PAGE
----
Have you ever tried working an extremely lengthy formula, made a tiny bit of an update, and pressed Enter only to get the #NAME error? It can be pretty nerve-racking, right?

In this article, I’ll show you all the possible causes for the #NAME error and the steps you could apply to correct it.

## Table of Contents

## What causes the #NAME error in Excel?

The #NAME error is Excel’s way of telling you that there is a text inside your formula that it does not recognize.

It could be caused by:

- a typo in the function name
- a syntax error
- an invalid range address
- a reference name that does not exist
- a missing macro or add-in
- incompatible Excel version

Unlike other Excel errors, the #NAME error should be addressed and not just masked with error-handling functions like **IFERROR()**. Otherwise, your data could end up with inaccurate values.

## Fix the #NAME Error

The first step in fixing the #NAME error in Excel is to identify what particular text inside the formula is causing the error.

To do this:

1. Select the cell that contains the #NAME error.

2. Go to *Formulas >> (Formula Auditing Section) >> Evaluate Formula*

3. The **Evaluate Formula** menu will appear. You should see your formula inside its textbox.

4. Click on the ** Evaluate** button. Notice that it processes the formula one section at a time.

5. Click on the ** Evaluate** button a couple more times until you see the #NAME error.

6. Take note of where the #NAME error appeared in your formula.

7. You may need to redo the steps if you’ve missed the text where the error occurred.

Once you’ve identified the text that caused the error, the next step is to apply the appropriate solution.

**1. If the function name is invalid**

There are three reasons why a function name is considered invalid:

- It has a typo.
- It requires a particular add-in or macro.
- It is not compatible with your version of Excel.

Of course, if the function name has a typo, you only need to correct it.

To check the spelling of a function, you could take advantage of **Excel’s Formula Wizard**. To do this:

1. Select a blank cell.

2. Type an equal sign ‘=’ followed by the Excel function.

3. Notice that as you type in the name, the *Formula Wizard* provides a list of Excel functions that might be what you intend to use.

4. Select from the list and add in the arguments, if needed. Once that is done, press Enter.

If you did not encounter any error, copy the formula and paste it onto your original cell.

If your Excel function doesn’t have any match from the *Formula Wizard’s *list of suggestions, it could be that:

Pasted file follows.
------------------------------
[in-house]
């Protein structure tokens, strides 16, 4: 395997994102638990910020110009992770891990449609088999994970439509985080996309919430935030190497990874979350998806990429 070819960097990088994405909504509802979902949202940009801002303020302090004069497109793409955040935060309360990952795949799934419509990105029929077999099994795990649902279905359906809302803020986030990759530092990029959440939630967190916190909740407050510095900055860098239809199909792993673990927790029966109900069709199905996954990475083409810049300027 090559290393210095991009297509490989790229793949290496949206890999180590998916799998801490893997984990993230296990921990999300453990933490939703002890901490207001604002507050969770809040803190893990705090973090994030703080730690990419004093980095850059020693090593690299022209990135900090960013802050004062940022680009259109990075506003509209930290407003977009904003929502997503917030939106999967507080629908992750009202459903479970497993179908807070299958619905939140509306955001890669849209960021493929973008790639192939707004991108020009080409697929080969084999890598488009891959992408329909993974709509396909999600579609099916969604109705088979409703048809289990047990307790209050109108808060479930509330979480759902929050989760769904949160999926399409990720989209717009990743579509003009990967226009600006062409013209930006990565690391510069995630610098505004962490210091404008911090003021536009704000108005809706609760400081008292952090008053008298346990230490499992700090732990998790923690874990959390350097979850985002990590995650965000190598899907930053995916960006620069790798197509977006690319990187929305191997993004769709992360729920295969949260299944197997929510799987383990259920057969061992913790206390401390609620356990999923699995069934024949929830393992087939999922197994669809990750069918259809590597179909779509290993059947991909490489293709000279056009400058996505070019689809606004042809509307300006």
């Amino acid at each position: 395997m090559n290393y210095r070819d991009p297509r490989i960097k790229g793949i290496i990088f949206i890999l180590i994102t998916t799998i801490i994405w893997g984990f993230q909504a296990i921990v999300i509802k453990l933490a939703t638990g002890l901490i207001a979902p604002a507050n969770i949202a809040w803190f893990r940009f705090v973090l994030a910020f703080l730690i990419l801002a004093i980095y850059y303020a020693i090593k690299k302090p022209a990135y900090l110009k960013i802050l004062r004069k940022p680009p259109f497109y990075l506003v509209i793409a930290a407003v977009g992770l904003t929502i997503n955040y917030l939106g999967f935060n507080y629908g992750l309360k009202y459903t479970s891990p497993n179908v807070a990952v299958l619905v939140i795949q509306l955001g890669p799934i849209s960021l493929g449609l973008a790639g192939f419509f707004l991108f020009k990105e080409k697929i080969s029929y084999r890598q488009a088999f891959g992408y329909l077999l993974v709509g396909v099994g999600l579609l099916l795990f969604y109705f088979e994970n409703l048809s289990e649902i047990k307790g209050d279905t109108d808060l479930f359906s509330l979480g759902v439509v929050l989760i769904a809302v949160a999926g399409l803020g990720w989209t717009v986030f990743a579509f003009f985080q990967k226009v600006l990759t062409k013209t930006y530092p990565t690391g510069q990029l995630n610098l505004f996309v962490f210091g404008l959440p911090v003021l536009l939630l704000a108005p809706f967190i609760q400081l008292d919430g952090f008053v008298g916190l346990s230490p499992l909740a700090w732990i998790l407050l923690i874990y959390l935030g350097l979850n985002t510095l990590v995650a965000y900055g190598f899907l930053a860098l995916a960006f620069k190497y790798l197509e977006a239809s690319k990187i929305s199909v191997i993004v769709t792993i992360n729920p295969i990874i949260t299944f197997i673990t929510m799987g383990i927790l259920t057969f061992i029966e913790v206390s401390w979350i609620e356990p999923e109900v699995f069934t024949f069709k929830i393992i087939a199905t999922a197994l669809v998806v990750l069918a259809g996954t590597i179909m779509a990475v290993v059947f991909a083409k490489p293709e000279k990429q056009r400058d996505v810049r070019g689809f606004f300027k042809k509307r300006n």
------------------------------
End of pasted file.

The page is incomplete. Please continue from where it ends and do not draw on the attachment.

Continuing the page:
- It only works on selected versions of Excel.
- It requires an Excel add-in.
- It is a customized function that requires a macro for it to work.

If you want to double-check to see if it indeed is not available (and not just a typo), you could:

1. Select a blank cell.

2. Go to *Formulas >> Insert Function*.

3. The **Insert Function** menu should appear. Type part of the function name inside the “search textbox” and press Enter.

4. All possible matches will appear in the dropdown list.

5. If it does not match any of the Excel functions, you may want to ask your colleagues if the formula works on their computers.

If it works on them, but not on yours, then it’s likely that it is not compatible with your version of Excel. Or you might be just missing an add-in or macro.

Ask them for their version of Excel and see if they installed an add-in or added any macro to run it.

Install the add-in or add the macro, if necessary. Then test it out again.

If these two options do not work, you may need to upgrade Office.

If you can’t afford to do that and you’re short on time, you could, in the meantime, borrow a computer with the same version of Excel as your colleagues and work on the data.

**2. If the range is invalid**

A range can be considered invalid for the following reasons:

- The range argument has a typo; or
- The specified named range no longer exists.

Look into each of the **Range Addresses** specified in your formula and see if they are correct. Check if they are not missing any row, column, or colon (:) for ranges with more than one cell.

In the screenshot above, notice that the *end row* is missing for the first set of ranges of SUMIFS function. (it should be F1:F4).

If you have used **named ranges** in your formula, check if they still exist in the list of named ranges. Check also their spelling.

One quick way to do this is to select the cell with the formula and click on the formula bar.

Notice that the ranges in the formula bar have colored fonts.

Invalid named ranges will have a black font color (see “Items”).

To edit the list of named ranges:

1. Go to *Formulas >> Name Manager*

2. The **Name Manager** menu will appear. There you’ll see the list of all named ranges.

3. See if the named range in your formula exists in the list.

If you see it, close the **Name Manager** and correct the spelling in your formula.

If the desired Named Range doesn’t exist, add it. Or, adjust your formula to point it to the equivalent range address.

**3. If the text argument in the formula is invalid**

In adding text arguments to your formula, remember to enclose texts with double quotation marks (“).

Because if not, Excel will treat them as named ranges. And if it does not have a matching named range, you’ll have the #NAME error.

## Conclusion

The #NAME error mainly happens if it sees a text in your formula that it does not recognize. To fix this, find the text that caused the error. Once that is covered, apply the appropriate solution.

Learn More About Other Errors |
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#DIV/0 Error in Excel |

#VALUE Error in Excel |

#NUM Error in Excel |